China’s Beidou and Russia’s GLONASS to harmonize standards
29 Sep '14
China and Russia could form a single navigational space in the coming years. Negotiations on the harmonization of equipment standards for the Russian GLONASS satellite navigation system and the Chinese Beidou system started this summer, East-West Digital News, the first all English-language online resource dedicated to Russian digital industries, reported last week, citing the Russian daily Izvestia.
The most important direction for the planned extensive cooperation is the harmonization of standards, especially at the level of navigation and information systems in transportation, according to Evgeny Belyanko, the VP of GLONASS. One of the main goals is the harmonization of standards along the Silk Road, the route crossing Europe, Russia, Kazakhstan and China.
A number of pilot projects are in consideration relating to the provision of navigation and information services to users of vehicles involved in the cross-border business.
GLONASS states that Chinese partners are interested in the already deployed Russian emergency response system (ERA-GLONASS). The system, which automates the transmission of SOS signals from a vehicle to the rescue service and which allows the implementation of other telematic services, is expected to be formally launched across the Customs Union [Russia, Belarus and Kazakhstan] in 2015.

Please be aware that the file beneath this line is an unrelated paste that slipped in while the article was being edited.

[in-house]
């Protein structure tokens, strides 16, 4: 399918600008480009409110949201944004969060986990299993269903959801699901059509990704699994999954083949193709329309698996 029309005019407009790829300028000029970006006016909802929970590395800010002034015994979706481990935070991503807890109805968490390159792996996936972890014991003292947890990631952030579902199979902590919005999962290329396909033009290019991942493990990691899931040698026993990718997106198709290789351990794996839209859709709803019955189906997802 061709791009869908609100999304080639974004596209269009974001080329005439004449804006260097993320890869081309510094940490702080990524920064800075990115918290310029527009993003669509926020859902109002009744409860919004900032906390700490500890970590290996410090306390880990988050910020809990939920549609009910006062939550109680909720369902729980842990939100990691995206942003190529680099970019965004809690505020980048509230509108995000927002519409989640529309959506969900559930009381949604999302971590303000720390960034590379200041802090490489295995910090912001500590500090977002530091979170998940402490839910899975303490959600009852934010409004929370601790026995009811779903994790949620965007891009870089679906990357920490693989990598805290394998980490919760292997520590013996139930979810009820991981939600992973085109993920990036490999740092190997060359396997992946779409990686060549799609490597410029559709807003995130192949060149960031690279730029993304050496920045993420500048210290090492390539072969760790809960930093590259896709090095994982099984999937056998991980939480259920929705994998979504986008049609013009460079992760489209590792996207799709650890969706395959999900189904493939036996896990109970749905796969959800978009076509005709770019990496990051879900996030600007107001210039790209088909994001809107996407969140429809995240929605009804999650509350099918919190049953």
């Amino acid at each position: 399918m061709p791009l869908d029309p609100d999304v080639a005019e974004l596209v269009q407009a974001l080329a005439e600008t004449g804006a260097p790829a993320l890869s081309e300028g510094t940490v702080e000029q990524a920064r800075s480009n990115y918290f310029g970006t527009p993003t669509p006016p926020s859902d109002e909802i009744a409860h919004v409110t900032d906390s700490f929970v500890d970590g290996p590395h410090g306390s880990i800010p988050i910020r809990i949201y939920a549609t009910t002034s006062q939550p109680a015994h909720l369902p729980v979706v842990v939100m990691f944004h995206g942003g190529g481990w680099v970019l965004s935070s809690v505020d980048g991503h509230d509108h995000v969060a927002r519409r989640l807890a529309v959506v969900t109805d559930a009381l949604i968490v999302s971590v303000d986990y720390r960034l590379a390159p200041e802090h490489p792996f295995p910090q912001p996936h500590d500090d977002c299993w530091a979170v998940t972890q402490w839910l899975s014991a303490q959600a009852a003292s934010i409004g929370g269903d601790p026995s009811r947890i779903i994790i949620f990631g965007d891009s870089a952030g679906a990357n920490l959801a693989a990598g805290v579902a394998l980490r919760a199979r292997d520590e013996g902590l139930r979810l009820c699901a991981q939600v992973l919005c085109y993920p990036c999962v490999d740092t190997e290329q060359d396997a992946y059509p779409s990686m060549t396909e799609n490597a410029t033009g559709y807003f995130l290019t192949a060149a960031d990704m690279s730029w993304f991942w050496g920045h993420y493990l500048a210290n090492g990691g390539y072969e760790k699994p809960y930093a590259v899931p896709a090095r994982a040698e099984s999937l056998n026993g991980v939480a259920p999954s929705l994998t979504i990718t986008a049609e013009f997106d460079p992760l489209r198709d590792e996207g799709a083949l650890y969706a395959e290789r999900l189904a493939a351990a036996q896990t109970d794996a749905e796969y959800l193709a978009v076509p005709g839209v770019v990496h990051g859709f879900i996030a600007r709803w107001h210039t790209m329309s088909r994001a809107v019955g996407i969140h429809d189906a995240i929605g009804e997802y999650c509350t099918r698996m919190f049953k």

Around the same period, the EU is set to launch a similar system called eCall, which will have interconnectivity with ERA-GLONASS. Chinese authorities have not yet decided on the organization of their own national system, but, according to Russian experts, they are preparing to do so in the near future.
According to Mr. Belyanko, collaboration with Chinese partners will also center on projects in the field of microelectronics. Here, the main task is not just to create a unique chipset but to ensure customers are guaranteed access to the navigational signals of GLONASS and Beidou. Most civilian navigational receivers operate with all existing satellite systems and, theoretically, access to one of the systems can be blocked – for example, by reprogramming the device software. In order to guarantee consumer access to these systems, regardless of the political situation on the ground, there must be independent suppliers from different parts of the world.
Russian companies have sharply stepped up cooperation with Chinese companies after the announcement of technological sanctions by the USA in the spring and summer of this year. This includes the process of replacing American components used on spacecraft with Chinese-made counterparts. In August, Jao Chunchao, the VP of China’s state industrial corporation Great Wall, announced at a conference in Moscow that the Chinese authorities are ready to lift restrictions on the exports of electronic components for space-based applications to Russia.
Mr. Chunchao added that while the demands of Russian producers in some areas are different from what is produced in China, Chinese companies are ready to organize the development and manufacture of microelectronics to specifically meet the needs of Russian manufacturers.